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Research area
Working Process – Analysis and Simulation

Investigation of Ignition and Combustion Processes on a Rapid Compression-Expansion Machine (RCEM)

With the Rapid Compression-Expansion Machine (RCEM) fundamental investigations in the area of of ignition, combustion and knocking processes in combustion engines can be realized. Due to the missing crank drive, this machine can be used to simulate individual combustion cycles with great flexibility in terms of piston stroke, compression ratio and gas composition. The piston is driven by compressed air at the rear and is thus moved ballistically. The valve-free cylinder head allows many degrees of freedom when installing various hardware (injection equipment, ignition system, sensors, etc.). In addition, the processes in the combustion chamber can be excellently optically recorded through various windows.

Figure 1: Design of the RCEM (left) und schematic drawing of the combustion chamber (right)

 Currently, the RCEM is used for the fundamental investigation of ignition and combustion processes of premixed gas-air mixtures using electric spark ignition. These investigations serve on the one hand to gain a deeper understanding of the complex processes in the combustion chamber and on the other hand offer the possibility to validate simulation models (e.g. in 3D CFD simulation) by means of the generated measurement data.

For the investigations extensive measurement technology was applied at the RCEM. Since July 2017, an oscilloscope from Yokogawa with sampling rates of up to 10 MS/s has been available for the temporally high-resolution acquisition of all relevant measured variables such as combustion chamber pressure, piston travel as well as voltages and currents at the ignition system. For the optical recording of the processes in the combustion chamber, the tried and tested high-speed camera from Photron is used. As an example, Figure 2 shows the results of current investigations of laminar flame front propagation in CH4 air mixtures.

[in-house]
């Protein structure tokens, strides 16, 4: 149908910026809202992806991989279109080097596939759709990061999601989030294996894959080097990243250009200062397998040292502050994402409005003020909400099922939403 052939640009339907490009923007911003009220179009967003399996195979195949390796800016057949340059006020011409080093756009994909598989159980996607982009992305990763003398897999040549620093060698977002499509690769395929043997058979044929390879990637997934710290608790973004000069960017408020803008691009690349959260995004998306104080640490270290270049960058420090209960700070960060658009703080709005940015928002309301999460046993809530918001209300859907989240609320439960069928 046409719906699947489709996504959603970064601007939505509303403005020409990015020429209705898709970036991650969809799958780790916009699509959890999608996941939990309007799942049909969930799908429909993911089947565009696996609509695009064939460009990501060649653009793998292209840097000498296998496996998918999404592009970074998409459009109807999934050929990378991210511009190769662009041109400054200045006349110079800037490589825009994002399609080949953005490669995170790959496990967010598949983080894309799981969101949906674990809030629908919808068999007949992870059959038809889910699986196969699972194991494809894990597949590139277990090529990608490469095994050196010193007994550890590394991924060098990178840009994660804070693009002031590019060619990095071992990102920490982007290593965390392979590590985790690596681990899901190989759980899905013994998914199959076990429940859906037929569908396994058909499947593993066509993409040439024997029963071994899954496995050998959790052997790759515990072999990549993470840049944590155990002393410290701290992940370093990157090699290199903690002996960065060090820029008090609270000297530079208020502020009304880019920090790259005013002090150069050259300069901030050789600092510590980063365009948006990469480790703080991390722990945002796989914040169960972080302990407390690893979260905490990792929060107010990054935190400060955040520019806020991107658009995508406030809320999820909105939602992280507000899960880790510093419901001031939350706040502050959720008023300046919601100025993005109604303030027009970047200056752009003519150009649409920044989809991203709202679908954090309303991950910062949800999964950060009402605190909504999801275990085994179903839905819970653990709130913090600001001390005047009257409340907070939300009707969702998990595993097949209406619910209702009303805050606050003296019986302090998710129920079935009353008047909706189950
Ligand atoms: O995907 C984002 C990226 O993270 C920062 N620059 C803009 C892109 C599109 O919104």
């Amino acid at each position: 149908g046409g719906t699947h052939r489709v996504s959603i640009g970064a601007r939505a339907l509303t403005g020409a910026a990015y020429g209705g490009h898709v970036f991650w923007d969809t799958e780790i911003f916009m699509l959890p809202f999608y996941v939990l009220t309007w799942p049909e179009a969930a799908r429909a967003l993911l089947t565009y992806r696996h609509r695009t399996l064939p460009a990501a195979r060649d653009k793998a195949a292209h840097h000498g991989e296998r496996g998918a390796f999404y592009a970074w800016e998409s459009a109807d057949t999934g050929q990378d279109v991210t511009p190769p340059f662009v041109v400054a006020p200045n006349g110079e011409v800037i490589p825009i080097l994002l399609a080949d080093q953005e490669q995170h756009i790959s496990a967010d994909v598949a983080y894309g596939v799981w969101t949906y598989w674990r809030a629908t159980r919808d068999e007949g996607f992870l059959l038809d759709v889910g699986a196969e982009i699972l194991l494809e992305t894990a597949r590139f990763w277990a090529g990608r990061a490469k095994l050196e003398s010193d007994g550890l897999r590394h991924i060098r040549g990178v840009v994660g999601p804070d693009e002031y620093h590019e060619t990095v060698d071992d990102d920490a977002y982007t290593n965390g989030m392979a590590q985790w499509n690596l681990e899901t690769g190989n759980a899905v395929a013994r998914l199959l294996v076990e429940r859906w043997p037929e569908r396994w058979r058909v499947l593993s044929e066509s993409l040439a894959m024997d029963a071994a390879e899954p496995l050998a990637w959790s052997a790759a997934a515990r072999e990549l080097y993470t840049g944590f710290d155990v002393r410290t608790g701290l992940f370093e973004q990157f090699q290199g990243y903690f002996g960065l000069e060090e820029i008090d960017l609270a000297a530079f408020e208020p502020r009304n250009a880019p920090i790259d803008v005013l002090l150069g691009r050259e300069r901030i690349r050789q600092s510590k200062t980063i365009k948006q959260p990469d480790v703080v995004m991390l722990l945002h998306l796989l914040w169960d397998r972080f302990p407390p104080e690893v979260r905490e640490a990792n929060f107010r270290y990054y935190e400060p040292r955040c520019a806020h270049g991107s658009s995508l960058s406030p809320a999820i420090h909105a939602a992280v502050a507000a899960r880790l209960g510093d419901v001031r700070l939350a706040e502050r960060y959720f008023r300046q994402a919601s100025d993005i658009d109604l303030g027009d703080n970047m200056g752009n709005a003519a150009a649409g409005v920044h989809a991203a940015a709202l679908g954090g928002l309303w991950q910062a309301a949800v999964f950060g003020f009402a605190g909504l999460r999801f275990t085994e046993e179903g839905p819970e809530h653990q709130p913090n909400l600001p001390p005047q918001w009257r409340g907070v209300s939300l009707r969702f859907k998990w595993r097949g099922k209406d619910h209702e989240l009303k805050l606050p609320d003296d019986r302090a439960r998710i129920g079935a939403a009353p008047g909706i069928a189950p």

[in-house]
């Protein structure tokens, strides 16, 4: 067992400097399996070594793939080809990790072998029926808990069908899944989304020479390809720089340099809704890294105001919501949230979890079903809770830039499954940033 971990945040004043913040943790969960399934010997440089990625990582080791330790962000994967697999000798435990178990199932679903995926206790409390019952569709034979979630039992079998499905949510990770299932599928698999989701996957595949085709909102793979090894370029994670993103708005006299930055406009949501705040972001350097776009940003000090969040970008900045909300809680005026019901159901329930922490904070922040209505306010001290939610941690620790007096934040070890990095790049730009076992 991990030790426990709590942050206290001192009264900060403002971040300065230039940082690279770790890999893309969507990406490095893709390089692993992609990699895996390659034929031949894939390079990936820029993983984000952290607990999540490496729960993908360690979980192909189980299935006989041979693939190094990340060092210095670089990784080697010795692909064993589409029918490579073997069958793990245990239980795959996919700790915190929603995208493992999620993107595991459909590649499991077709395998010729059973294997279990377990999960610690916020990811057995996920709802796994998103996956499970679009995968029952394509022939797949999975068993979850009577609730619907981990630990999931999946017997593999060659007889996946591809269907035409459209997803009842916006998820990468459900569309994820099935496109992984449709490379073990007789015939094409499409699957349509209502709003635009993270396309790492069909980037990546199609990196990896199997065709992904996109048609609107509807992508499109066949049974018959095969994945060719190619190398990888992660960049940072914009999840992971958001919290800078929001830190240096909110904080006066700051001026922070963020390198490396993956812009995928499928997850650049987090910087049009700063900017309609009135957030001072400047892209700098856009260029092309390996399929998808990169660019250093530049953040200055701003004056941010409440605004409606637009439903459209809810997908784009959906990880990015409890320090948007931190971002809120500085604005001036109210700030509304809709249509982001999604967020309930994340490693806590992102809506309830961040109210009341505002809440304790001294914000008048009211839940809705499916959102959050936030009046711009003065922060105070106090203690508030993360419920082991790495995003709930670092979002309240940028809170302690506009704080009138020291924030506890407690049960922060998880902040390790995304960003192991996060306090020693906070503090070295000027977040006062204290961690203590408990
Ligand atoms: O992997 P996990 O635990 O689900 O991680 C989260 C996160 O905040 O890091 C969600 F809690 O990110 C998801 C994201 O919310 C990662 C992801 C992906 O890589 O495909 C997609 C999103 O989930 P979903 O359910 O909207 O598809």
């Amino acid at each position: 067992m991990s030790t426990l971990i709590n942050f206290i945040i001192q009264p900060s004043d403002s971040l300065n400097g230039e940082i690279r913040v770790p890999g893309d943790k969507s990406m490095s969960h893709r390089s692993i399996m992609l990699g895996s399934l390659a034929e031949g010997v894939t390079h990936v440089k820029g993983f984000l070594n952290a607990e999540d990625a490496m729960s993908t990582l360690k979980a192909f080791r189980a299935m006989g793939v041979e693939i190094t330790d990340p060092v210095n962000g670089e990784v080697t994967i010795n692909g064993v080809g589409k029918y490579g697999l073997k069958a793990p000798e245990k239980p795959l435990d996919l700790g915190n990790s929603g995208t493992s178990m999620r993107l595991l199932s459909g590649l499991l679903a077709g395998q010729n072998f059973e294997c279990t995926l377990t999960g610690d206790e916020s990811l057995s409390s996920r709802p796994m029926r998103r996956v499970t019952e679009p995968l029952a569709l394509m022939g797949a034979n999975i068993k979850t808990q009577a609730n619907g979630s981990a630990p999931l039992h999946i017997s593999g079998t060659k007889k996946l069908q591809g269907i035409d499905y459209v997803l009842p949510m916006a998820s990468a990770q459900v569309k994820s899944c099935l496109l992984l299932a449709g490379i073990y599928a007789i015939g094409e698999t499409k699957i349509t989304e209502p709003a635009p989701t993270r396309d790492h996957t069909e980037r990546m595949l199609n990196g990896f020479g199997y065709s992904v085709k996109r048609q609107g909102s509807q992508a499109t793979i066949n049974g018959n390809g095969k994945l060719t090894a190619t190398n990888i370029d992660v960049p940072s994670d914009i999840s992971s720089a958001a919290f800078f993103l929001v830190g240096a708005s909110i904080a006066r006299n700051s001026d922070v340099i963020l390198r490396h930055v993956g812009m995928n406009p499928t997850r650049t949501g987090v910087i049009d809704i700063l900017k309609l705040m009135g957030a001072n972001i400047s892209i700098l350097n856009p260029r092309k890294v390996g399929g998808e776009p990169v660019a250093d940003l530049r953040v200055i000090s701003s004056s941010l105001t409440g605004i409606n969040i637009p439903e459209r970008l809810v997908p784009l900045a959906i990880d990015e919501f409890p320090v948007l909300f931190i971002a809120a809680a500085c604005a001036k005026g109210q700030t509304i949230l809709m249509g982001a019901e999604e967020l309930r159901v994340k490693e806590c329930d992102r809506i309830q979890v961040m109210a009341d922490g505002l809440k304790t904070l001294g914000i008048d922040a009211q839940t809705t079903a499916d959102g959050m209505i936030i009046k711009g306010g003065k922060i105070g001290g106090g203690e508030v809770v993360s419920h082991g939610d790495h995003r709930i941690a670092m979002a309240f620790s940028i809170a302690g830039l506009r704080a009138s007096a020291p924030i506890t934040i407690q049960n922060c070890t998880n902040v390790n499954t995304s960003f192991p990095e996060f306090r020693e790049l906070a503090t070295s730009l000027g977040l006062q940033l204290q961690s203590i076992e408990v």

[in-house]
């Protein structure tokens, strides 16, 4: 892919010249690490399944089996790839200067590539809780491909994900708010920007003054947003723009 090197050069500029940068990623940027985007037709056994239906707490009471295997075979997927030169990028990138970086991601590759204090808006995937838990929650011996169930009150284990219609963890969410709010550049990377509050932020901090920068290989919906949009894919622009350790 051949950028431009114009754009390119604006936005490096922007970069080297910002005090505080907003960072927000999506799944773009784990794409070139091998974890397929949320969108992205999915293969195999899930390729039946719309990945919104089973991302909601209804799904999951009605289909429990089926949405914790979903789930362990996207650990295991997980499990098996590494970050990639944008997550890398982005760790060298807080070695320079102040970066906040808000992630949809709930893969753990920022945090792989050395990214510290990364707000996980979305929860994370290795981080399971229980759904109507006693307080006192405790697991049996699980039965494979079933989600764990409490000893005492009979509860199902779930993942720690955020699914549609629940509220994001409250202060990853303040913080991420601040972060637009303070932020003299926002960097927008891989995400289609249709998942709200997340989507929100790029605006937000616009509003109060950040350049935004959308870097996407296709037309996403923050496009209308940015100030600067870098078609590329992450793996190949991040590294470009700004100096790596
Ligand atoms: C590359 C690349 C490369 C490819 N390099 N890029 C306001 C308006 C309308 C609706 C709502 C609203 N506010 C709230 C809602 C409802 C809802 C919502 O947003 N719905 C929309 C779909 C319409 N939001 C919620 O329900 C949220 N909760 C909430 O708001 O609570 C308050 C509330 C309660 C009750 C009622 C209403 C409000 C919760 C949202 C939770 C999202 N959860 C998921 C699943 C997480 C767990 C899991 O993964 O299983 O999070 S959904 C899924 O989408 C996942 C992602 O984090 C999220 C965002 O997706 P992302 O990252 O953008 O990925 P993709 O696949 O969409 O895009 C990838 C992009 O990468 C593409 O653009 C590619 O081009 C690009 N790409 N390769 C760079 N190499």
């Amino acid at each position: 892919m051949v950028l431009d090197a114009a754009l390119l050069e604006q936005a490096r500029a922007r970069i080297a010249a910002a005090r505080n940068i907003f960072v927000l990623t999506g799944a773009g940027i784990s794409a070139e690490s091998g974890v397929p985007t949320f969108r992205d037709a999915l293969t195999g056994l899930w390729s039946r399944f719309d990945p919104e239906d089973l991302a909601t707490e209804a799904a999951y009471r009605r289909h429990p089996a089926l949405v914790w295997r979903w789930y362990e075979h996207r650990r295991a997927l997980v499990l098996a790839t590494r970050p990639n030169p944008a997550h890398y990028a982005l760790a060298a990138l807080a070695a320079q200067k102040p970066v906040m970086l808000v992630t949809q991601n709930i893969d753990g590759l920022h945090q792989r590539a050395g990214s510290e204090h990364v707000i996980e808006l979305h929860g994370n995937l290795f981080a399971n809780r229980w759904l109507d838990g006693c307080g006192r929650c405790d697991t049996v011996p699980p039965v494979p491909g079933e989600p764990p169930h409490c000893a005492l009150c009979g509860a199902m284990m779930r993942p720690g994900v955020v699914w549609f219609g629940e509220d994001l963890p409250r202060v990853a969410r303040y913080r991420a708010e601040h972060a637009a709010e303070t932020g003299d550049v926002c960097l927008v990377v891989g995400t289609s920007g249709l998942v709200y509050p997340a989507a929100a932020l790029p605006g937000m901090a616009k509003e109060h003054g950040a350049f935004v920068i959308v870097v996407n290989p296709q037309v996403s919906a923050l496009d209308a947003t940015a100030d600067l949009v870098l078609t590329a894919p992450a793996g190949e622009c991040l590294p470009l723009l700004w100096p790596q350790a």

Figure 2: Broadband and Schlieren image of the flame front propagation (left) and evaluation of the image data by means of contour recognition (right)

The comparison of broadband and Schlieren images (Figure 2, left) has generally shown that the optical detection of the flame front by recording the flame natural light requires long exposure times due to the comparatively low light emission and therefore requires low image frequencies. When using the Schlieren technique, however, short exposure times and high image frequencies can be used due to the strong external light source. In addition, the contour of the flame front is clearly visible throughout with this technology, which facilitates automatic contour recognition when evaluating the image data (Figure 2, right).